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Open AccessArticle Subcritical Water Chromatography with Electrochemical Detection
Molecules 2017, 22(6), 962; doi:10.3390/molecules22060962
Received: 9 May 2017 / Revised: 3 June 2017 / Accepted: 7 June 2017 / Published: 9 June 2017
PDF Full-text (2159 KB) | HTML Full-text | XML Full-text
Abstract
Reverse phase liquid chromatography (RPLC) is a commonly used separation and analysis technique. RPLC typically employs mixtures of organic solvents and water or aqueous buffers as the mobile phase. With RPLC being used on a global scale, enormous quantities of organic solvents are
[...] Read more.
Reverse phase liquid chromatography (RPLC) is a commonly used separation and analysis technique. RPLC typically employs mixtures of organic solvents and water or aqueous buffers as the mobile phase. With RPLC being used on a global scale, enormous quantities of organic solvents are consumed every day. In addition to the purchasing cost of the hazardous solvents, the issue of waste disposal is another concern. At ambient temperature, water is too polar to dissolve many organic substances. Therefore, although water is nontoxic it cannot be used to replace the mobile phase in RPLC since organic analytes will not be eluted. Subcritical water chromatography may be an alternative. The characteristics of water, such as polarity, surface tension, and viscosity, can be altered by manipulating water’s temperature, thus making it behave like an organic solvent. The aim of this study was to evaluate the feasibility of separation using water mobile phase and detection by an electrochemical (EC) detector. The classes of analytes studied were neurotransmitters/metabolites, nucleic acids/heterocyclic bases, and capsaicinoids. Both isothermal and temperature-programmed separations were carried out. The separation temperature ranged from 25 to 100 °C. For separations of all three classes of solutes, the retention time was decreased with increasing temperature, thus shortening the analysis time. The peaks also became narrower as temperature increased. The limit of detection of neurotransmitters/metabolites ranges from 0.112 to 0.224 ppm. Full article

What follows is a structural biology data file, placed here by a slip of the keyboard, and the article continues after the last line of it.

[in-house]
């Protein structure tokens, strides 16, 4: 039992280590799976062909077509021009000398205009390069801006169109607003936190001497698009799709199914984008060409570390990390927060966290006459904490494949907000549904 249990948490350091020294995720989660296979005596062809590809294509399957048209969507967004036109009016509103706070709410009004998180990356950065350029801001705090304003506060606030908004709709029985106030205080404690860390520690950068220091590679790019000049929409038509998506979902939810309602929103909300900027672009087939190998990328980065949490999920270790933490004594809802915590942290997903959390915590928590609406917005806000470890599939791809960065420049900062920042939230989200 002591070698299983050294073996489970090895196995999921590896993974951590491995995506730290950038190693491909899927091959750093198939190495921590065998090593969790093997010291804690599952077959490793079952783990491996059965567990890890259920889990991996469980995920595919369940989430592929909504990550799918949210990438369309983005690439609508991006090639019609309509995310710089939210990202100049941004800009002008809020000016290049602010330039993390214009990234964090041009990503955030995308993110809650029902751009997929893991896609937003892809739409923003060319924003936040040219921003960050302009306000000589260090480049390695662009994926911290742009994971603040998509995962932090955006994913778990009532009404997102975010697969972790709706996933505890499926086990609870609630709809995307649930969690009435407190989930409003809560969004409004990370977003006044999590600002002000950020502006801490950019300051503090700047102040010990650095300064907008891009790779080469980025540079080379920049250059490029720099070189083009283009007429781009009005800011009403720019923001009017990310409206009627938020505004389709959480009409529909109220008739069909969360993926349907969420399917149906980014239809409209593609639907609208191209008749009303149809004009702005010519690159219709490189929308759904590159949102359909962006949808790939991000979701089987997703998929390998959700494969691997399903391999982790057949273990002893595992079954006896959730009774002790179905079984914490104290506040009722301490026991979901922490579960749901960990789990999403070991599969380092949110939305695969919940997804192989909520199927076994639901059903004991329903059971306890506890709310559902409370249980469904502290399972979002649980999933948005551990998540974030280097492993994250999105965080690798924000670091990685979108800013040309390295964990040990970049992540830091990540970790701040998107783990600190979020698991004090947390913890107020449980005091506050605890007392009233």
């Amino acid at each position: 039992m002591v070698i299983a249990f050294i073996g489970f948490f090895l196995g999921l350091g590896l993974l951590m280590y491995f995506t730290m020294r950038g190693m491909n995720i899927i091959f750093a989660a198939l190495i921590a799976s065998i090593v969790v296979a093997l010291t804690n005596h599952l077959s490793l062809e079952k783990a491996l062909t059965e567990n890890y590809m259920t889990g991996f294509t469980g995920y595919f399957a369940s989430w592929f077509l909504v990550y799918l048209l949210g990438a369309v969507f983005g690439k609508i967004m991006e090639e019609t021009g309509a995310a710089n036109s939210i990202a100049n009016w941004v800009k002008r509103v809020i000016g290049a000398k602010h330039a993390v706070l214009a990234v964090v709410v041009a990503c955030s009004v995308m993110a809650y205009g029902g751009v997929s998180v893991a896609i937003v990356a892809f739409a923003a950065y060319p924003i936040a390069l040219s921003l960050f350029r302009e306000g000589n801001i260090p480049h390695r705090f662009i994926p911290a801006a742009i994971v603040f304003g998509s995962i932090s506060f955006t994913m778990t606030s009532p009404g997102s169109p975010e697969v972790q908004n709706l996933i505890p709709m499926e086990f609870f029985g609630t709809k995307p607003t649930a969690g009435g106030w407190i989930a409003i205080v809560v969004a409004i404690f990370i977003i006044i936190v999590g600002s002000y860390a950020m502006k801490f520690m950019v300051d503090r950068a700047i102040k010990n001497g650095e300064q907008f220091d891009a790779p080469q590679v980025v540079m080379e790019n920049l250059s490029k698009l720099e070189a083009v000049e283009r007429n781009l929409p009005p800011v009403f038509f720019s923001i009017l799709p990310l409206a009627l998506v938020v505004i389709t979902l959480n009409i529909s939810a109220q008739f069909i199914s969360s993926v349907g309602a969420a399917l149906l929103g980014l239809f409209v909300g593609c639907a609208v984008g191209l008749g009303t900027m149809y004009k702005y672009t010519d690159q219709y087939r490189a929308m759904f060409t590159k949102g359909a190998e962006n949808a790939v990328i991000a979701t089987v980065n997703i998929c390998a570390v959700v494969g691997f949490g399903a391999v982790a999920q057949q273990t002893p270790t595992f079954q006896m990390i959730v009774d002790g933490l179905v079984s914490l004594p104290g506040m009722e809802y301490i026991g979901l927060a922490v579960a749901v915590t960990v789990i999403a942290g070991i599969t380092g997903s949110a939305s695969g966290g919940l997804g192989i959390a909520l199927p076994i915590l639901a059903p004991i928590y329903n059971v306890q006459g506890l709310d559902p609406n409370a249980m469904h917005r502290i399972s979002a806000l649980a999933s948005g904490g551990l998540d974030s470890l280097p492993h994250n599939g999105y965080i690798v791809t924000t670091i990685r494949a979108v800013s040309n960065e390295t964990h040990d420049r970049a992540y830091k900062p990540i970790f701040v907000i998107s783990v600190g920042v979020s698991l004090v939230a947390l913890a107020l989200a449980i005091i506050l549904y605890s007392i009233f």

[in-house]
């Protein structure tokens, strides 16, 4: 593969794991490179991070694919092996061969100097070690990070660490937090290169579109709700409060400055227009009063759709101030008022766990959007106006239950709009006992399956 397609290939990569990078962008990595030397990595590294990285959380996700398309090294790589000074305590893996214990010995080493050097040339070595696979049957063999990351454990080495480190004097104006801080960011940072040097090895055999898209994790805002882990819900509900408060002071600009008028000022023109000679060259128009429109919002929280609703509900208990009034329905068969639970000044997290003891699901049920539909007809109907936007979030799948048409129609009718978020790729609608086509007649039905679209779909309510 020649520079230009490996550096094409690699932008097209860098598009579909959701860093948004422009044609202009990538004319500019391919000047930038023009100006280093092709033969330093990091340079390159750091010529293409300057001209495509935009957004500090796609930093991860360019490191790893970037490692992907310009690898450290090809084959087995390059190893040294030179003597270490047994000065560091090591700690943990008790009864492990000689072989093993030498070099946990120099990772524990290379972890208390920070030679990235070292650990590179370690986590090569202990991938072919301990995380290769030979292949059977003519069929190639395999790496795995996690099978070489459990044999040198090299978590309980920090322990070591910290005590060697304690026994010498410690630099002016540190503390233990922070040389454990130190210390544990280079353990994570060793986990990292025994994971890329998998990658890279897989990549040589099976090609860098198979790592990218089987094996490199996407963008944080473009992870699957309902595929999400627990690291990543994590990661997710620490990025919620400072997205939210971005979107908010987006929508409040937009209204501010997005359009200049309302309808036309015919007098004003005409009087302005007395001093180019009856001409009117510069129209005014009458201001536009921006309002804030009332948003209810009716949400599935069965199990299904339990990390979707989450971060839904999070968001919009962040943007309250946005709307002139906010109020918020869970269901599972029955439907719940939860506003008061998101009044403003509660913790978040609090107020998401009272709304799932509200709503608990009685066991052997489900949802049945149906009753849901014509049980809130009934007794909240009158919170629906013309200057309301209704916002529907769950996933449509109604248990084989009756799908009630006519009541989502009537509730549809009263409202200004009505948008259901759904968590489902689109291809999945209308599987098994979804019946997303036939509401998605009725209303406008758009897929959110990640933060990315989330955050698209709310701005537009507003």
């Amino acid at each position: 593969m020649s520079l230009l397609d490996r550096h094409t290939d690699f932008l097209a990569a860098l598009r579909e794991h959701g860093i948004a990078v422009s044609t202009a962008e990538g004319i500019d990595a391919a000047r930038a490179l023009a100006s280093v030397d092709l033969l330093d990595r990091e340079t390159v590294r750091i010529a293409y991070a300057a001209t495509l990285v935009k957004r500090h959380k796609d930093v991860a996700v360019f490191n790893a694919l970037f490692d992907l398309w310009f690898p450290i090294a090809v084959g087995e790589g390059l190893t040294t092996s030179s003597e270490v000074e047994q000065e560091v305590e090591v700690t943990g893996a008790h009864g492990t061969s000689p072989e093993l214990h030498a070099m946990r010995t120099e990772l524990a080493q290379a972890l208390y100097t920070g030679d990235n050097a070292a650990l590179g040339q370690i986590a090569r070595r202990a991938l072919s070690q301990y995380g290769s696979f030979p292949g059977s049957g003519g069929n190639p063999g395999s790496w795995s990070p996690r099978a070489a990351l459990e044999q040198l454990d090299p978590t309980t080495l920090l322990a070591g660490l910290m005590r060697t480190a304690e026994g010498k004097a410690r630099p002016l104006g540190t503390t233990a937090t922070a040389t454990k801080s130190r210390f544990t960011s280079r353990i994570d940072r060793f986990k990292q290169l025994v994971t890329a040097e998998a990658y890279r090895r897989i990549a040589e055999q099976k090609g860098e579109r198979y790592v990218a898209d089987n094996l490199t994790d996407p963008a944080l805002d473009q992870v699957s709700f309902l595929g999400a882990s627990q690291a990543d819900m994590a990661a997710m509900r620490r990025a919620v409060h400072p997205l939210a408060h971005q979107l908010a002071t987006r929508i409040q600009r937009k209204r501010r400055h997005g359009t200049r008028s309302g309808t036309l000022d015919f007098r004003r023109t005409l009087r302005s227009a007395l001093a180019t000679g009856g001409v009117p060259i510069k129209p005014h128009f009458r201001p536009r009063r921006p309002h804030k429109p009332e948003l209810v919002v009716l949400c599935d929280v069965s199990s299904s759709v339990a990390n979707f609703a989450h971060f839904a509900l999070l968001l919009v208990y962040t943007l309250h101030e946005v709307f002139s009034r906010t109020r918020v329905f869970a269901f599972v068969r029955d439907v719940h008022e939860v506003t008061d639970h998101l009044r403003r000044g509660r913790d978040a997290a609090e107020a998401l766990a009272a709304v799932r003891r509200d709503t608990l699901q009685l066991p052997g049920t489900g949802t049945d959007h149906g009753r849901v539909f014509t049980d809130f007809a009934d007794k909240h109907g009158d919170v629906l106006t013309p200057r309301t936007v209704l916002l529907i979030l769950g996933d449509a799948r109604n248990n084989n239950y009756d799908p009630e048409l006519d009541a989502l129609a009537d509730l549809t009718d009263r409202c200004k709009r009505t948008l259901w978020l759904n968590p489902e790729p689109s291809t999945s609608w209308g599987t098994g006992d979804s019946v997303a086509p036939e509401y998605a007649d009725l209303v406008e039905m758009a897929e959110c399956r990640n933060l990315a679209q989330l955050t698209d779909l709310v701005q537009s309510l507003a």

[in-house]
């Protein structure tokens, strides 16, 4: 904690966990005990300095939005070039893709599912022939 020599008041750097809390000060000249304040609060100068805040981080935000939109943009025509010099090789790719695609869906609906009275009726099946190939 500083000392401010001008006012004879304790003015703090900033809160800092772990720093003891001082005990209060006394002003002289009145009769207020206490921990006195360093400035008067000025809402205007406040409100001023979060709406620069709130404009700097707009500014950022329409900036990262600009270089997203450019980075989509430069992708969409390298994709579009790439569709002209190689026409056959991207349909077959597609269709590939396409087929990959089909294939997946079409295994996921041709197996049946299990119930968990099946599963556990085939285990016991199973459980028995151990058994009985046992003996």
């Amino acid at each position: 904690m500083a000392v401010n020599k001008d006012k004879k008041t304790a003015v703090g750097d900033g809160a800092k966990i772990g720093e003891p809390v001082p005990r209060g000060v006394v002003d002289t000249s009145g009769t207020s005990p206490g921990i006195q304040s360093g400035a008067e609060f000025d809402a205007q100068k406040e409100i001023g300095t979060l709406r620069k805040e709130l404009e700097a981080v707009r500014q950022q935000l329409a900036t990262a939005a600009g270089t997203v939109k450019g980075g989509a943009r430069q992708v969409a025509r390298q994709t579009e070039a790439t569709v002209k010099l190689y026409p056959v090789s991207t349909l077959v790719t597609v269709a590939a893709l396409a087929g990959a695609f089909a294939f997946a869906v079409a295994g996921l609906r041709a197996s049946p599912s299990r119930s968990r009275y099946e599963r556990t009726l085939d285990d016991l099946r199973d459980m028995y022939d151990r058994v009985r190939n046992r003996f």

(This article belongs to the Special Issue Sub- and Supercritical Fluids and Green Chemistry)
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Open AccessArticle Pattern Evolution during Double Liquid-Vapor Phase Transitions under Weightlessness
Molecules 2017, 22(6), 947; doi:10.3390/molecules22060947
Received: 13 May 2017 / Revised: 31 May 2017 / Accepted: 2 June 2017 / Published: 9 June 2017
Cited by 1 | PDF Full-text (3199 KB) | HTML Full-text | XML Full-text
Abstract
Phase transition in fluids is ubiquitous in nature and has important applications in areas such as the food industry for volatile oils’ extraction or in nuclear plants for heat transfer. Fundamentals are hampered by gravity effects on Earth. We used direct imaging to
[...] Read more.